Gabsang Lee PhD, DVM

Professor of Neurology and Neuroscience
Telephone Number: 443-287-8631
Fax Number: 410-614-9568

Johns Hopkins University
Institute for Cell Engineering
School of Medicine
Department of Neurology and Neuroscience
733 N. Broadway
Baltimore, MD 21205
Room: MRB 747
Lab Page
Areas of Research
Cellular + Molecular Neuroscience
Neurobiology of Disease

Graduate Program Affiliations

Neuroscience Training Program

Disease modeling of peripheral neuropathies with human pluripotent stem cells

Human induced pluripotent stem cells (hiPSCs) now provide unprecedented opportunities for cell replacement approaches, disease modeling and drug discovery in patient-specific manner. In particular, Lee lab is focusing on neural crest lineage (including peripheral neurons, Schwann cells, melanocytes) and skeletal muscle tissue, in terms of their fate determination processes as well as relevant genetic disorders.

Previously, Lee group studied a human genetic disorder (Familial Dysautonomia, FD) with hiPSCs, and found that FD-specific neural crest cells have low levels of genes needed to make autonomous neurons—the ones needed for the “fight-or-flight” response. Moving forward, as an effort to discover novel drugs, they performed high throughput screening with a compound library using FD patient-derived neural crest cells. Further they recently established a direct conversion methodology, turning patient fibroblasts into ‘induced neural crest (iNC)’ that also exhibit disease-related phenotypes just as the FD-hiPSC-derived neural crest. In addition, currently they study the fate determination processes of other neural crest lineages, including nociceptive neurons, pruriceptive neurons, sympathetic neurons and Schwann cells.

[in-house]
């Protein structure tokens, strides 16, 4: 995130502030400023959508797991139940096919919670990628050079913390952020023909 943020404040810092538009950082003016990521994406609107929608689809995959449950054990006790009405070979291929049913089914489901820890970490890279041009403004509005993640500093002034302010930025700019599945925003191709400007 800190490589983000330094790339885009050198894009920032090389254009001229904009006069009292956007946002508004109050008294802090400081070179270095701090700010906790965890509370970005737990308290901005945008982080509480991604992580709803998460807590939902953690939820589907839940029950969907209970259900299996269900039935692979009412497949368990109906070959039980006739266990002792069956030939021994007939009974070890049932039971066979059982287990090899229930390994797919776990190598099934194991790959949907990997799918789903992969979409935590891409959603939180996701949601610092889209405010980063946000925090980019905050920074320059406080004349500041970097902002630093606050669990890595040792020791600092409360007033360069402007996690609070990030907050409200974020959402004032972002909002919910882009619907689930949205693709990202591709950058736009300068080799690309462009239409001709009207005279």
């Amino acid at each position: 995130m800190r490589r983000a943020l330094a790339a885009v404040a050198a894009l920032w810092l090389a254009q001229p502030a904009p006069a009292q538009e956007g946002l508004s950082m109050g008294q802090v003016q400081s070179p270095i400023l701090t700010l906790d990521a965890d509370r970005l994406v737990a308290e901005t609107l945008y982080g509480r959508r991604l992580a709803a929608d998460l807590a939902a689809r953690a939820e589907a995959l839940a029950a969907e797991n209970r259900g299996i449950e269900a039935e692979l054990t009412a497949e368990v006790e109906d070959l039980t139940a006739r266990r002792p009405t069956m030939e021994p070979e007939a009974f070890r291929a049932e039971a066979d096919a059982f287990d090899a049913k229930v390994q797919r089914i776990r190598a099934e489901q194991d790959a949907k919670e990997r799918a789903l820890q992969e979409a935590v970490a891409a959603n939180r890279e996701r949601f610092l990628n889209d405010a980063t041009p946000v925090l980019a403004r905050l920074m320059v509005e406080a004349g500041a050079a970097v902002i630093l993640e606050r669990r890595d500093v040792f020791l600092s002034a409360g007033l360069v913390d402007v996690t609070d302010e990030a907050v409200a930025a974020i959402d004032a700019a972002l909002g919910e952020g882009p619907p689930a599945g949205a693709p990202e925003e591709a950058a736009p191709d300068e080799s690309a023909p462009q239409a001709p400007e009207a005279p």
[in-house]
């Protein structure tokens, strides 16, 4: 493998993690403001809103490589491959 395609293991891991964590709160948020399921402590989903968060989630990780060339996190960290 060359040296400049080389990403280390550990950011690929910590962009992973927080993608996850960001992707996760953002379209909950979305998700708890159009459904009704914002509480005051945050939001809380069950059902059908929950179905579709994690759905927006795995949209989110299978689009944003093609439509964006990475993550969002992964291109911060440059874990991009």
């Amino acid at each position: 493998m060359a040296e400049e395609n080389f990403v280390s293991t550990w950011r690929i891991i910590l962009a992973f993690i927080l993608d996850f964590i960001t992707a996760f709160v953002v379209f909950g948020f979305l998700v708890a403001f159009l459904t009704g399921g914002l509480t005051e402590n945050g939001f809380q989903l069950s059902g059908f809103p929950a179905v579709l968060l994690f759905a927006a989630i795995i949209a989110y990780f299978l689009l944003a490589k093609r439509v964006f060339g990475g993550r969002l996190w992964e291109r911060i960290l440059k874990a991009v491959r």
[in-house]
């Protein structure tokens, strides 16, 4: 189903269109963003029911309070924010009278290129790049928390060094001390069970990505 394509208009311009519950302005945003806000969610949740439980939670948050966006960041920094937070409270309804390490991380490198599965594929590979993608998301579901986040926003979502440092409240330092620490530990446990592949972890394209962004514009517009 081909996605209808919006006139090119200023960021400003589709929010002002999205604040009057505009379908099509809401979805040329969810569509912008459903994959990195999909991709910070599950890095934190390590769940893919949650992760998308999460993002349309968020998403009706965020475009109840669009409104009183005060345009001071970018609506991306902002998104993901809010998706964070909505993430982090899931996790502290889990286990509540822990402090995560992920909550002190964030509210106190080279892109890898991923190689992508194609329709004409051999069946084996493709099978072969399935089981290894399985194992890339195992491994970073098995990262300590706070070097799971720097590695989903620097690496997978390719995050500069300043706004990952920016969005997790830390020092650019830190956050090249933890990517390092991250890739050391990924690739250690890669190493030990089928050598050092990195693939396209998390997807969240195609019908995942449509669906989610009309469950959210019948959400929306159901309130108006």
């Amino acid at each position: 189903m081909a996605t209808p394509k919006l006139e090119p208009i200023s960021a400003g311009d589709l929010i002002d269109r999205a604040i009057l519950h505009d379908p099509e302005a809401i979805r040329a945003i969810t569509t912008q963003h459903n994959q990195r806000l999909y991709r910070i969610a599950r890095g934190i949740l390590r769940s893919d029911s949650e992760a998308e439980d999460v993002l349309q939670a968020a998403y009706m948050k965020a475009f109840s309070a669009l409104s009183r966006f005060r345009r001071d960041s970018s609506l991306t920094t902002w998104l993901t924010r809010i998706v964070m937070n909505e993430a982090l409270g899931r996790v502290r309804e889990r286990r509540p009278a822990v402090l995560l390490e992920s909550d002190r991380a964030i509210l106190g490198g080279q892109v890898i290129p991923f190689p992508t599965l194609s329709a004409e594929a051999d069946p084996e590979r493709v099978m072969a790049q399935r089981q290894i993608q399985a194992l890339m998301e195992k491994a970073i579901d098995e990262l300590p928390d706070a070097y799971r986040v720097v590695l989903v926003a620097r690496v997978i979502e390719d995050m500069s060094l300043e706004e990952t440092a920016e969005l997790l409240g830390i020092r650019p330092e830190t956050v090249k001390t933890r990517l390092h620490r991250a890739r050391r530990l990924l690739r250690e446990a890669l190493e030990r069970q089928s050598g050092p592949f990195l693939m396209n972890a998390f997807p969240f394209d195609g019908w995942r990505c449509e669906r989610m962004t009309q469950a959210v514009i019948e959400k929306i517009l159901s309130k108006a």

Now Lee group is extending their research interest to neural crest’s neighboring cells, somite. Using multiple genetic reporter system, they identified sufficient cues for directing hiPSCs into somite stage, followed by skeletal muscle lineages. This novel approach can straightforwardly apply to muscular dystrophies (e.g., Duchenne muscular dystrophy, facioscapulohumeral muscular dystrophy), resulting in expandable myoblasts in patient-specific manner.  

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